Private attorneys reap benefits on Cobell case
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TUESDAY, JUNE 24, 2003

The Bush administration has doled out more than $3 million in taxpayer funds to private attorneys representing current and past government officials, a policy that will continue despite the effects of trust reform on other Indian programs at the Department of Interior.

In a document filed in federal court last week, the Department of Justice disclosed that it has spent $3.7 million on attorney fees. A total of 54 law firms, representing 80 present and former officials, have been approved at rates of up to $200 an hour, the government reported.

The information was made public as part of a court order in the ongoing Cobell trust fund case. U.S. District Judge Royce Lamberth last month said the dollar figures were needed in order for the public to understand where their money was being spent. "Defendants thus have no problem with spending the taxpayers' money, as long as it benefits them," he wrote in a May 22 ruling.

The private attorney fees are authorized by the fiscal year 2003 appropriations bill, which was passed into law this past February. House leaders inserted the provision into the massive package with no tribal consultation but with the full support of the Bush administration.

Last week, the House Interior Appropriations subcommittee, under the leadership of Rep. Charles Taylor (R-N.C.), its chairman, and Rep. Norm Dicks (D-Wash.), the ranking member, renewed the reimbursement program. They did so despite criticizing the effects of the Cobell case on other Indian initiatives. Over the past six years, Congress has spent more than $700 million on trust reform.

"These funds could have been better used to fund health and education programs in Indian Country or directed towards reforming the outdated trust systems in the department," the subcommittee wrote.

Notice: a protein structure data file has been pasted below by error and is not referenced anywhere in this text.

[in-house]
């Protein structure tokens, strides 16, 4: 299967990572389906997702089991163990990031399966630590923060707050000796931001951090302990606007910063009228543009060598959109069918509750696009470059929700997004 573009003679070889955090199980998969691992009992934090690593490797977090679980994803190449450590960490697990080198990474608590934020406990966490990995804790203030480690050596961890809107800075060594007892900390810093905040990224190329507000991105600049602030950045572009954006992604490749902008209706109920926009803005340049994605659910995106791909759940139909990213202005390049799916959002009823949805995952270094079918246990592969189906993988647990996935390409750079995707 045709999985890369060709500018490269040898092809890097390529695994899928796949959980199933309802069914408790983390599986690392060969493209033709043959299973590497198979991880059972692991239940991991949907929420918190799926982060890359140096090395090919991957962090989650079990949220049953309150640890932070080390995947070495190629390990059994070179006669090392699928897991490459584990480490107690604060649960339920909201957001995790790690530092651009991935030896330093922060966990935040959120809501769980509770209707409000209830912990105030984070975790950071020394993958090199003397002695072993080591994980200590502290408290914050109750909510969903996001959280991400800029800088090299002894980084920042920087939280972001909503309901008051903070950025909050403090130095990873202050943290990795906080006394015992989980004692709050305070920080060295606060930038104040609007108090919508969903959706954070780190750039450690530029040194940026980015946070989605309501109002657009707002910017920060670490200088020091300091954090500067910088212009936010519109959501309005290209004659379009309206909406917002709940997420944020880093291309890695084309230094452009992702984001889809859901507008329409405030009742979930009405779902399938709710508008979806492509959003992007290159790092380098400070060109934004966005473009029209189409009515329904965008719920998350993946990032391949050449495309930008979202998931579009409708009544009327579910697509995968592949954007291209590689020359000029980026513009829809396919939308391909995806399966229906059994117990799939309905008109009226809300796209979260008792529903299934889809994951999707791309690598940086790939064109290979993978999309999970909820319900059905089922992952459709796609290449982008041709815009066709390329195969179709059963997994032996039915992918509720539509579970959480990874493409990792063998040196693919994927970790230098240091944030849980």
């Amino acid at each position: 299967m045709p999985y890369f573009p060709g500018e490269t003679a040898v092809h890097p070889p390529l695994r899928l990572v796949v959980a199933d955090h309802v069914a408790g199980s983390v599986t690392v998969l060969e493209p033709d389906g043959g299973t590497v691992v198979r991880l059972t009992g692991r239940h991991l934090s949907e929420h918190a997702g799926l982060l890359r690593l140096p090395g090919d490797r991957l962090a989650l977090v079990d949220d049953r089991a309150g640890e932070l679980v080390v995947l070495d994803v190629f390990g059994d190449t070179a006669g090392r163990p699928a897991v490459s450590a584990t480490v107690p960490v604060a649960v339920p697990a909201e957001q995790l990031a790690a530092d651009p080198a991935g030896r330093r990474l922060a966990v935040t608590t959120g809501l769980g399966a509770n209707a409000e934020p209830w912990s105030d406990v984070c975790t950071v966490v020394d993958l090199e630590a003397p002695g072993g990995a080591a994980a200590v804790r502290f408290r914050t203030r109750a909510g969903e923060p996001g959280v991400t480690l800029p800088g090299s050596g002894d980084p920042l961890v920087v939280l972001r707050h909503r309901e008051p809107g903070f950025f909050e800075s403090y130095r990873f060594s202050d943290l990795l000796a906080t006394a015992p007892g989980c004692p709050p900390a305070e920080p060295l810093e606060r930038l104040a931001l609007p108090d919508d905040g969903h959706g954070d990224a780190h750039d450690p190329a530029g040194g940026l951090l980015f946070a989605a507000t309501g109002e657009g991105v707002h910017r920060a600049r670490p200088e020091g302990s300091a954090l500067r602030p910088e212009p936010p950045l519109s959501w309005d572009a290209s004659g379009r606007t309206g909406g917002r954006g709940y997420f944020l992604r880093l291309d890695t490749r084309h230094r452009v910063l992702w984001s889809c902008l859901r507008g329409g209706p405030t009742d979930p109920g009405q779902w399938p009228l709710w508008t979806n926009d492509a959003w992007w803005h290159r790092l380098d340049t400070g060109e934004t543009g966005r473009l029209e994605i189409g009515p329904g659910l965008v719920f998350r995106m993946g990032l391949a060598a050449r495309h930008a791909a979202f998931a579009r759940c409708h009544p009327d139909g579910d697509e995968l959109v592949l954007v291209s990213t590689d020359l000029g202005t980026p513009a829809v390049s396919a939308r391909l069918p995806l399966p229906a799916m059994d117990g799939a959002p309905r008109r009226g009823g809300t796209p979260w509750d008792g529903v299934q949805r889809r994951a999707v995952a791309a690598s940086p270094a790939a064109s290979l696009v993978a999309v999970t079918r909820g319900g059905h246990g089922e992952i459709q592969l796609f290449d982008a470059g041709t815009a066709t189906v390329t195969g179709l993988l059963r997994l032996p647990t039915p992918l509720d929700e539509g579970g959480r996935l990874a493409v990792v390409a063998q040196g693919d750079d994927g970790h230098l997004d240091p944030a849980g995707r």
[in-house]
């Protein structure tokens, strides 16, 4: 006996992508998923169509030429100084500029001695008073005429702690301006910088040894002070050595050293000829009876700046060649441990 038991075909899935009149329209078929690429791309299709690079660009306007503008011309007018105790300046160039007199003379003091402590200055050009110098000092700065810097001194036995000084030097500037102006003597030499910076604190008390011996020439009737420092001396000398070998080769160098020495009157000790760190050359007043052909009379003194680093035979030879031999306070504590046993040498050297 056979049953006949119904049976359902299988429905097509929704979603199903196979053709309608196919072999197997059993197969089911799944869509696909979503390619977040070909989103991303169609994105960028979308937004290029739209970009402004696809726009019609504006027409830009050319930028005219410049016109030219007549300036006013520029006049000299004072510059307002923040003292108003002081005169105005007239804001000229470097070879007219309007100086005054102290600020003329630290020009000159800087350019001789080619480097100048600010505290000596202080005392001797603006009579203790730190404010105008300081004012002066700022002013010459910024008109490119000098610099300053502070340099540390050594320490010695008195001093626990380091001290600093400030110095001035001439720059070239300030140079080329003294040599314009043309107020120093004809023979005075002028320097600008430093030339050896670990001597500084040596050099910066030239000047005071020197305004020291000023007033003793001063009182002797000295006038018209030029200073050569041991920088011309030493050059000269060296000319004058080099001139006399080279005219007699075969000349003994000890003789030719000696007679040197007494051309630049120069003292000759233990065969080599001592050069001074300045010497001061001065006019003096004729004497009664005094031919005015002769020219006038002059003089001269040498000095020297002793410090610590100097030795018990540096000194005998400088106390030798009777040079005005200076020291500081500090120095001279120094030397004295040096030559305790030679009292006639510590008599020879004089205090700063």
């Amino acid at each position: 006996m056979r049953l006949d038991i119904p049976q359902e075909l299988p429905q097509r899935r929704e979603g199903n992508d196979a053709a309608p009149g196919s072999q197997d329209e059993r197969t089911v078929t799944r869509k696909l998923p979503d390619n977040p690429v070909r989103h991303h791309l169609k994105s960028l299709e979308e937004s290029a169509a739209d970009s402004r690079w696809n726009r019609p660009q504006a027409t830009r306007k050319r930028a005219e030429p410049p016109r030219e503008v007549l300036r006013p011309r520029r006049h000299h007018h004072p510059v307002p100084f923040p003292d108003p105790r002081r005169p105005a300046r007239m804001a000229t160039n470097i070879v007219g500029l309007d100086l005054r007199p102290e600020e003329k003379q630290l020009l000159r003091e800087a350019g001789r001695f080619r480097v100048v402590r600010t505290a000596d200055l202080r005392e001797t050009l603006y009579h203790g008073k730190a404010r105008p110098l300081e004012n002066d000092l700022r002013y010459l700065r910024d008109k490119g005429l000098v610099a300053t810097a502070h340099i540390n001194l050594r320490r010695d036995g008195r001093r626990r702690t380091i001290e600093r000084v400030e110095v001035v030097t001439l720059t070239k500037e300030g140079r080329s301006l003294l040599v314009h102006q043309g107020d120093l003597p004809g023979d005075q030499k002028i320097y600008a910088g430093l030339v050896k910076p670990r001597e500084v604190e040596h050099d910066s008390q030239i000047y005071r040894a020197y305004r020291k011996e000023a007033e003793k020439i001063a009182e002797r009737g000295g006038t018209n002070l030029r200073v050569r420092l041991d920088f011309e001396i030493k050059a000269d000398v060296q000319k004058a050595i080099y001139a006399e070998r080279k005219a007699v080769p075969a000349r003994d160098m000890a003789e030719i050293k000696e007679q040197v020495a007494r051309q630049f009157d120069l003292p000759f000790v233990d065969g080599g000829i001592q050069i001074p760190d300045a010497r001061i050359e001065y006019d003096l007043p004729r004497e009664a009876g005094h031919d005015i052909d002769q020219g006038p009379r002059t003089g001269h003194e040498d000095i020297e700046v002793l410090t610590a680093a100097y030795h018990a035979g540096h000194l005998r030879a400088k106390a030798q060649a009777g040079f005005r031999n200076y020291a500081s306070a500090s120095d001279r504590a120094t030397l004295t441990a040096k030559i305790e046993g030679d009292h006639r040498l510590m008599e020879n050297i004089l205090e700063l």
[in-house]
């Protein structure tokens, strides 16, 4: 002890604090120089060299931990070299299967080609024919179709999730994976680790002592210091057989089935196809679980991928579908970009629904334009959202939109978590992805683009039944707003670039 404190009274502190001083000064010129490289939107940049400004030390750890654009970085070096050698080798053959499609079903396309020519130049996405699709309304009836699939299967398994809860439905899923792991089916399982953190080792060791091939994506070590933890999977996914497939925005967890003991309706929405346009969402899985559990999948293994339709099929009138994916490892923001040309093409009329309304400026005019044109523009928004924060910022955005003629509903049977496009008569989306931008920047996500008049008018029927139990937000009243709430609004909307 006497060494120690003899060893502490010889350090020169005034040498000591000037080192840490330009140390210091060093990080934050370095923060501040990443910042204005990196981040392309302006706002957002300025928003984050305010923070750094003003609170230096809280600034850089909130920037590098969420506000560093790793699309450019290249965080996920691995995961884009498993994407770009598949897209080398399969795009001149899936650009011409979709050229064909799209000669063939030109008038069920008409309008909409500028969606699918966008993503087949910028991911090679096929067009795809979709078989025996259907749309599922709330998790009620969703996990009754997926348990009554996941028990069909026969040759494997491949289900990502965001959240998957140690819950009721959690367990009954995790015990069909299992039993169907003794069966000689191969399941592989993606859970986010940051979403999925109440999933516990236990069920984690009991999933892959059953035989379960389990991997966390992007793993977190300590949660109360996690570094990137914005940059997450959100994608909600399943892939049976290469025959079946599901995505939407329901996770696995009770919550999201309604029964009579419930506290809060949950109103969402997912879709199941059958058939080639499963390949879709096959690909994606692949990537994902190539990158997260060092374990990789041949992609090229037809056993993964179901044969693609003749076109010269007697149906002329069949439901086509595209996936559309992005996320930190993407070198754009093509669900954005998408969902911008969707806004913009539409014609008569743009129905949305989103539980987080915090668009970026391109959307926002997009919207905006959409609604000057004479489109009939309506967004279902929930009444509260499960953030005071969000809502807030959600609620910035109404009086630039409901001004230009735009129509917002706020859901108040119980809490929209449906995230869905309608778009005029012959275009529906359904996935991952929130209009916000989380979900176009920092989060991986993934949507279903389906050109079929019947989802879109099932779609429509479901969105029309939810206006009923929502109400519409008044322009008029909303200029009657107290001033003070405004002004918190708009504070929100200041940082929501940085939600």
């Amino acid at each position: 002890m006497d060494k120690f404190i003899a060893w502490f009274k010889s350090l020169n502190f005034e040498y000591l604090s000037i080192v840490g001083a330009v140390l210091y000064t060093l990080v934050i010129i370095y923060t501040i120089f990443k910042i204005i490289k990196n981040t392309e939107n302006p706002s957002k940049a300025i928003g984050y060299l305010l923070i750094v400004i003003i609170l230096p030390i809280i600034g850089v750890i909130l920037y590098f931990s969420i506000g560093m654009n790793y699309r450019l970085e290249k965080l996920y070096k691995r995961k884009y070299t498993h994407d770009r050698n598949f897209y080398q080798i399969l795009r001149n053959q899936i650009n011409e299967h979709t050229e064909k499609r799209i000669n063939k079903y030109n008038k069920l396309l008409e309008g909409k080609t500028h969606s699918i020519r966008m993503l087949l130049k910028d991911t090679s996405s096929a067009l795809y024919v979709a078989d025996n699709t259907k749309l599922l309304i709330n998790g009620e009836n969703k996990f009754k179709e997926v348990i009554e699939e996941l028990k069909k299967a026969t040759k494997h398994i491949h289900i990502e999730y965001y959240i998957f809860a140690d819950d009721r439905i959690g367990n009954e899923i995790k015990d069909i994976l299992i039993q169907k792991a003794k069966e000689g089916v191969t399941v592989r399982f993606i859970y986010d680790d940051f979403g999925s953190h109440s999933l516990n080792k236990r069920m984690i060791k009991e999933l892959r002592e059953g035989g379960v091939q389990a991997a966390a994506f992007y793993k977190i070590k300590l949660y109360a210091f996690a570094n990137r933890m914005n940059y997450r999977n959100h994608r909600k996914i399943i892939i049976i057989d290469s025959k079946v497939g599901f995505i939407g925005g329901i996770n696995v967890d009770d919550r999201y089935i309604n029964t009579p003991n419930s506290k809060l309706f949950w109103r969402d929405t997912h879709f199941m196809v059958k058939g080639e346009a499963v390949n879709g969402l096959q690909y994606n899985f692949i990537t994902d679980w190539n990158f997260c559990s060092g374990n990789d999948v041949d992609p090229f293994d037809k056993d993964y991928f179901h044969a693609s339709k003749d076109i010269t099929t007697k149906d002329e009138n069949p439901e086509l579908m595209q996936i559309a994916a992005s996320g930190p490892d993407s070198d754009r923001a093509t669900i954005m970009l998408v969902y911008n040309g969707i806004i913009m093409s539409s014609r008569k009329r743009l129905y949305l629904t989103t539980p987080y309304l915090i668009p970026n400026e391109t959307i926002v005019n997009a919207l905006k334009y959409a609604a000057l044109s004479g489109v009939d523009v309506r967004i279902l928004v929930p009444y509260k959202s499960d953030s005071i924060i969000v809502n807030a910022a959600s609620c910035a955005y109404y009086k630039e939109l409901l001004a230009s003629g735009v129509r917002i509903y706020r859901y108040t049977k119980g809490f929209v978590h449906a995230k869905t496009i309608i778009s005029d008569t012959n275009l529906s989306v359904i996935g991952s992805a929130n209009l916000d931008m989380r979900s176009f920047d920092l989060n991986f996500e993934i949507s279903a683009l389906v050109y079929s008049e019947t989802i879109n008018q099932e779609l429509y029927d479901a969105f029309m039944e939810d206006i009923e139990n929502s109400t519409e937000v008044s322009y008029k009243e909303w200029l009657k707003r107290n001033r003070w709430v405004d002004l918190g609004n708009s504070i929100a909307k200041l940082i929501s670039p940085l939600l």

Tribal leaders have been increasingly critical of the Bush administration's spending requests, which they say are drawing funds away from the critical Indian programs. In fiscal year 2004, for example, the Office of Special Trustee's budget will nearly double while other areas, such as education, construction and tribal priority allocations won't see any major boosts.

Aurene Martin, the acting assistant secretary for Indian affairs, acknowledged that trust reform is having an impact. "It is affecting our non-trust programs in that you are not seeing increases you have seen in the past," she said at the National Congress of American Indians (NCAI) last week. "Those increases are less than they have been in the past."

In an interview, NCAI President Tex Hall questioned the wisdom of the private attorney fee provision and called it a "contradiction" in policy. "Our budgets are getting rocked," he said. "It's robbing vital programs from Indian Country.

Sen. Ben Nighthorse Campbell (R-Colo.), chairman of the Senate Indian Affairs Committee, has publicly criticized the lawyers handling the Cobell case, charging that they have made millions on it.

But Dennis Gingold, the lead Washington, D.C., attorney, hasn't been paid since October 1998, recouping his costs by asking the court to award fees. Along with the Native American Rights Fund (NARF), which is a non-profit, the Cobell team has been reimbursed approximately $1 million while spending more than $8 million on litigation.

Relevant Documents:
Department of Justice filing on attorney fees (June 18, 2003)

Relevant Links:
House Appropriations Committee -
Indian Trust: Cobell v. Norton -
Cobell v. Norton, Department of Justice -
Indian Trust, Department of Interior -

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